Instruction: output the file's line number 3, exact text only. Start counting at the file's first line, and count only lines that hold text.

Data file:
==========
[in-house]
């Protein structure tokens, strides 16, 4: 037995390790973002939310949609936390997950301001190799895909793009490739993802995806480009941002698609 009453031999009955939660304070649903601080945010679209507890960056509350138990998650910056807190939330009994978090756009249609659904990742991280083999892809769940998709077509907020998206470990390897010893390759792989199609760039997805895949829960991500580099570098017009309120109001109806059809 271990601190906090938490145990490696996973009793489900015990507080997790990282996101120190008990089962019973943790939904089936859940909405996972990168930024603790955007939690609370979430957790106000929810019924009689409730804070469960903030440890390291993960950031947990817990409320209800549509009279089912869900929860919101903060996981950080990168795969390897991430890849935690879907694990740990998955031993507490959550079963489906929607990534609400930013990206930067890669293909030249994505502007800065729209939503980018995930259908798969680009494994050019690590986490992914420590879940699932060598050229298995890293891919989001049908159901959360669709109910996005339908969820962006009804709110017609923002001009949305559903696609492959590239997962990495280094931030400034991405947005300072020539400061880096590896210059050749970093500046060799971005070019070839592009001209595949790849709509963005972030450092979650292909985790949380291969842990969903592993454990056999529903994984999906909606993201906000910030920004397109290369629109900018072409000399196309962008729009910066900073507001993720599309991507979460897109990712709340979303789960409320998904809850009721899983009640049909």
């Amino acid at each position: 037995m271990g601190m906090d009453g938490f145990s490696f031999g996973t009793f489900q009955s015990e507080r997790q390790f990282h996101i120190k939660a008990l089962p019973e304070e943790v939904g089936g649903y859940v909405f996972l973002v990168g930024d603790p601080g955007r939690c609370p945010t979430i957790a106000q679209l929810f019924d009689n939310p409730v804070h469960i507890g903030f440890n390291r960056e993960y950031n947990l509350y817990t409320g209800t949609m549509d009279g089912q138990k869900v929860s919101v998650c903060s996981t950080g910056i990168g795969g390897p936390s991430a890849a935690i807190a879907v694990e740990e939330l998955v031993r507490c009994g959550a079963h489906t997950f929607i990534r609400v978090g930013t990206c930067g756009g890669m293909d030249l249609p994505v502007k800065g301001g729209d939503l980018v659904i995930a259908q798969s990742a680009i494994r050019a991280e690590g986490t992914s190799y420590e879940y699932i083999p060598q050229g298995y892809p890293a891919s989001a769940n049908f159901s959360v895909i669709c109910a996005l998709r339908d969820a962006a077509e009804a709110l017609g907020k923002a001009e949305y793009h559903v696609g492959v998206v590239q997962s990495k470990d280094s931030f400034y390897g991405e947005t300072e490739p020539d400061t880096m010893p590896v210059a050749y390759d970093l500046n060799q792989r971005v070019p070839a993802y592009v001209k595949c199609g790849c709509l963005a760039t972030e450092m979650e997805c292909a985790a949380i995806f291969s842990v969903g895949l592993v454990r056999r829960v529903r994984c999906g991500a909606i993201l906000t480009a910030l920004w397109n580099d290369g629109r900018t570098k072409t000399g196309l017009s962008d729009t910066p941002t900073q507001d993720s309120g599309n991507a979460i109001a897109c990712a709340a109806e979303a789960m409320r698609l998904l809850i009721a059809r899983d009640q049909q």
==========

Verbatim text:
């Amino acid at each position: 037995m271990g601190m906090d009453g938490f145990s490696f031999g996973t009793f489900q009955s015990e507080r997790q390790f990282h996101i120190k939660a008990l089962p019973e304070e943790v939904g089936g649903y859940v909405f996972l973002v990168g930024d603790p601080g955007r939690c609370p945010t979430i957790a106000q679209l929810f019924d009689n939310p409730v804070h469960i507890g903030f440890n390291r960056e993960y950031n947990l509350y817990t409320g209800t949609m549509d009279g089912q138990k869900v929860s919101v998650c903060s996981t950080g910056i990168g795969g390897p936390s991430a890849a935690i807190a879907v694990e740990e939330l998955v031993r507490c009994g959550a079963h489906t997950f929607i990534r609400v978090g930013t990206c930067g756009g890669m293909d030249l249609p994505v502007k800065g301001g729209d939503l980018v659904i995930a259908q798969s990742a680009i494994r050019a991280e690590g986490t992914s190799y420590e879940y699932i083999p060598q050229g298995y892809p890293a891919s989001a769940n049908f159901s959360v895909i669709c109910a996005l998709r339908d969820a962006a077509e009804a709110l017609g907020k923002a001009e949305y793009h559903v696609g492959v998206v590239q997962s990495k470990d280094s931030f400034y390897g991405e947005t300072e490739p020539d400061t880096m010893p590896v210059a050749y390759d970093l500046n060799q792989r971005v070019p070839a993802y592009v001209k595949c199609g790849c709509l963005a760039t972030e450092m979650e997805c292909a985790a949380i995806f291969s842990v969903g895949l592993v454990r056999r829960v529903r994984c999906g991500a909606i993201l906000t480009a910030l920004w397109n580099d290369g629109r900018t570098k072409t000399g196309l017009s962008d729009t910066p941002t900073q507001d993720s309120g599309n991507a979460i109001a897109c990712a709340a109806e979303a789960m409320r698609l998904l809850i009721a059809r899983d009640q049909q």